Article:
South China Sea War: Rodrigo Duterte Now An Ally To China And Russia?
After the Manila-Washington ties have been technically ‘severed’, the new president of the Philippines Rodrigo Duterte is looking at strengthening its diplomatic and military alliance with Beijing and Moscow.Advertisement
It can be recalled that Duterte recently announced that there would be no more joint military exercises between the Philippines and the United States, at least under his watch.
The tough-talking Philippine president issued the statement after trading barbs with the U.S officials, including U.S President Barack Obama ahead of his state visit to China where he was warmly welcomed.
U.S. is out. China and Russia are in.
After it technically severed ties with its longtime ally—the U.S—Duterte turned to China and Russia for alliance support. In fact, Duterte said his administration is keen on restoring the bitter diplomatic ties with China and Russia, the Aljazeera reported.
Duterte said his country would need China’s support in his fight against terrorism that has been plaguing the southernmost part of the Philippines for decades now. The Philippine chief executive the Philippines would need equipment to fight terrorism, which he would most likely get from China.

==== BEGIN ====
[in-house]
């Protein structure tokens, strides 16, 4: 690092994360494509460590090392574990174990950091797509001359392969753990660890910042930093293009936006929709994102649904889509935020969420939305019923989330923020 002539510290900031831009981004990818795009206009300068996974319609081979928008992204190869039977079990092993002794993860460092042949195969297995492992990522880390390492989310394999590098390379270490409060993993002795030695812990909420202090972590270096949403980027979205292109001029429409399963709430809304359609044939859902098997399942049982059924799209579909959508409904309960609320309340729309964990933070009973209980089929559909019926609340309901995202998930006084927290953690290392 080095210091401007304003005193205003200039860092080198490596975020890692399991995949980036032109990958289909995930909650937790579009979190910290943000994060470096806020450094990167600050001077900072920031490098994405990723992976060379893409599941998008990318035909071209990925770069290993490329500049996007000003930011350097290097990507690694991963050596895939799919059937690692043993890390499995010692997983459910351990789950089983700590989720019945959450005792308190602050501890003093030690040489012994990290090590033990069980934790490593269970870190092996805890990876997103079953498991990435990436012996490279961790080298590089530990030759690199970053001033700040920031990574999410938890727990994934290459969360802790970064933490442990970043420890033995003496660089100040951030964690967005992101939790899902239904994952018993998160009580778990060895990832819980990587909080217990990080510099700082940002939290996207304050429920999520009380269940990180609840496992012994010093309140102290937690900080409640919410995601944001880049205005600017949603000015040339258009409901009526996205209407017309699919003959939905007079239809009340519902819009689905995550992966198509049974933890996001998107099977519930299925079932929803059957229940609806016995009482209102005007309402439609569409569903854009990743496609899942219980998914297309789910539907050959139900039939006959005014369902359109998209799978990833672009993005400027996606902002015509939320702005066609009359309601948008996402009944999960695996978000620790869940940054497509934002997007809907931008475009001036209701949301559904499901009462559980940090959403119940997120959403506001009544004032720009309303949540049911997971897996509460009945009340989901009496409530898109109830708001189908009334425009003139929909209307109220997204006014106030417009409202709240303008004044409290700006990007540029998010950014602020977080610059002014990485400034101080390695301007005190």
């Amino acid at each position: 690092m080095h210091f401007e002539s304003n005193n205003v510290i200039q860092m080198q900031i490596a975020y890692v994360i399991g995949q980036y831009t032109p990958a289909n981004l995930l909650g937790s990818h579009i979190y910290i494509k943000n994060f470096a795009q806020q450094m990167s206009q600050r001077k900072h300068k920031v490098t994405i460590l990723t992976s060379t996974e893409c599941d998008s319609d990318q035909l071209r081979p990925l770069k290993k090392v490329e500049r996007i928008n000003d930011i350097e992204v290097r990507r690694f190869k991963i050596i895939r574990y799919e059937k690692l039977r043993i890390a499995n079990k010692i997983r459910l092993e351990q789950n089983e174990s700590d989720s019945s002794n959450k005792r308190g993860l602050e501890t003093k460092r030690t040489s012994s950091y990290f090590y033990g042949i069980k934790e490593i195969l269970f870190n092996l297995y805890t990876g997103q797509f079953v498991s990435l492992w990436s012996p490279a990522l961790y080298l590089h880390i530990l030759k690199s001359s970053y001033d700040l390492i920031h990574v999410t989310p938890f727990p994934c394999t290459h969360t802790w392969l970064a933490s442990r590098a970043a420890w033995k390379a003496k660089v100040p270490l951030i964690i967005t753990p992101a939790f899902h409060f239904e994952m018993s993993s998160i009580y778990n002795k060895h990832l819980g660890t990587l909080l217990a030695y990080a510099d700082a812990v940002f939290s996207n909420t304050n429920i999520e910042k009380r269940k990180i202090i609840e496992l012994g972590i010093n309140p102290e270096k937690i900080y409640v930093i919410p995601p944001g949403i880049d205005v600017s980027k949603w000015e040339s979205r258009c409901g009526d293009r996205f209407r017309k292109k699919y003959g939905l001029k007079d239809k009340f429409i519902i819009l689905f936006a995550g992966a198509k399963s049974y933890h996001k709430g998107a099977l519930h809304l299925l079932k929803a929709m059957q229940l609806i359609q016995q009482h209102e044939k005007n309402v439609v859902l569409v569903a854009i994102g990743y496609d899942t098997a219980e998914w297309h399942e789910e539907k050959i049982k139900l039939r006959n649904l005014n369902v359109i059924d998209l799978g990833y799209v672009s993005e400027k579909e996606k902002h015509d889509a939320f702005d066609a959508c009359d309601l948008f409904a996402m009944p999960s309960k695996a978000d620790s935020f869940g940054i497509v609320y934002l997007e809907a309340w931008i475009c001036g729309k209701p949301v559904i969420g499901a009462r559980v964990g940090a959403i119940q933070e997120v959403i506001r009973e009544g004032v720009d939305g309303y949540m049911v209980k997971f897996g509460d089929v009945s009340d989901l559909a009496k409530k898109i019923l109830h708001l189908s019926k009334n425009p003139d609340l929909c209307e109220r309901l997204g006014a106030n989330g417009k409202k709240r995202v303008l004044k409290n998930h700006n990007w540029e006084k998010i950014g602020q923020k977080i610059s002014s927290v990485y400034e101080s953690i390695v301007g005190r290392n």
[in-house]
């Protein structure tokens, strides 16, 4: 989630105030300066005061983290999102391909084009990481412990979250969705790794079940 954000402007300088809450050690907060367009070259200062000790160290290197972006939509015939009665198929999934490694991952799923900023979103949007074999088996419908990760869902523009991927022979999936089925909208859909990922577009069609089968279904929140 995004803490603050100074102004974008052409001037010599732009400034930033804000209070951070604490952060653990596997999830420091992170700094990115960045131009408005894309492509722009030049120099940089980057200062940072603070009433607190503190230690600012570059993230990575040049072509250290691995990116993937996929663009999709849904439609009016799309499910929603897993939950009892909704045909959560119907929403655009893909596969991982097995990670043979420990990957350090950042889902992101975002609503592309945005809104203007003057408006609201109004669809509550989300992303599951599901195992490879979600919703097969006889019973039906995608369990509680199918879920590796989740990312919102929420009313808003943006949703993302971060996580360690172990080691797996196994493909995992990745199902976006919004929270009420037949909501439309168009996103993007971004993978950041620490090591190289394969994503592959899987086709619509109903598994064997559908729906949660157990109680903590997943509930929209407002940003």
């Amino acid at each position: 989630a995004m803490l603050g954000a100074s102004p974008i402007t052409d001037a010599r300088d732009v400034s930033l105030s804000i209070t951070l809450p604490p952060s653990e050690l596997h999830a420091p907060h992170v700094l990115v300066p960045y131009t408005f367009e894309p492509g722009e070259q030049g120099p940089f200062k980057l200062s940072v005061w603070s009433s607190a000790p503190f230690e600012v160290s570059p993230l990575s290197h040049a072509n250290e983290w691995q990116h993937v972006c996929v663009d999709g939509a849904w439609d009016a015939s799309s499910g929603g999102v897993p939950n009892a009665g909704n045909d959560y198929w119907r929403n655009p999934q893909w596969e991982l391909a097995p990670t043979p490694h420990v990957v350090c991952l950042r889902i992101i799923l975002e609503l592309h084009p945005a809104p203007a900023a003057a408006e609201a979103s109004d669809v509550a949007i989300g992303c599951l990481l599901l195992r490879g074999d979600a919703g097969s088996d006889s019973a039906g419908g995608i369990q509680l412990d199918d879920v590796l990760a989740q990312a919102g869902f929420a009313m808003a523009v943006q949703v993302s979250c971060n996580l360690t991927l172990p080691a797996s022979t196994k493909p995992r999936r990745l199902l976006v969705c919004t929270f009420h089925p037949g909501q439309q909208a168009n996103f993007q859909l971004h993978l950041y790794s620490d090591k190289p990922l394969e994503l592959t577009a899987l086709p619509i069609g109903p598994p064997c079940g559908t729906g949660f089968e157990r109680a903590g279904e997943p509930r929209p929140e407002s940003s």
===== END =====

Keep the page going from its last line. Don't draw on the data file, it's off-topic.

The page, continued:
“If China does not help us in this endeavour, we will have a hard time fighting terrorism,” Duterte told the Aljazeera in an exclusive interview.
Severed China-Philippine Ties
The Philippines’ relationship with China, in particular, has been unpleasant under the previous administration where former Philippine President Benigno Aquino III sued China before the Permanent Court of Arbitration in The Hague over the maritime dispute in the South China Sea.
The UN-backed tribunal issued a ruling on June, which favored the Philippines’ claim in parts of the vast South China Sea under its exclusive economic zone (EEZ). But Duterte emphasized that the Philippines would continue to insist what is rightfully theirs, referring to the court’s ruling.
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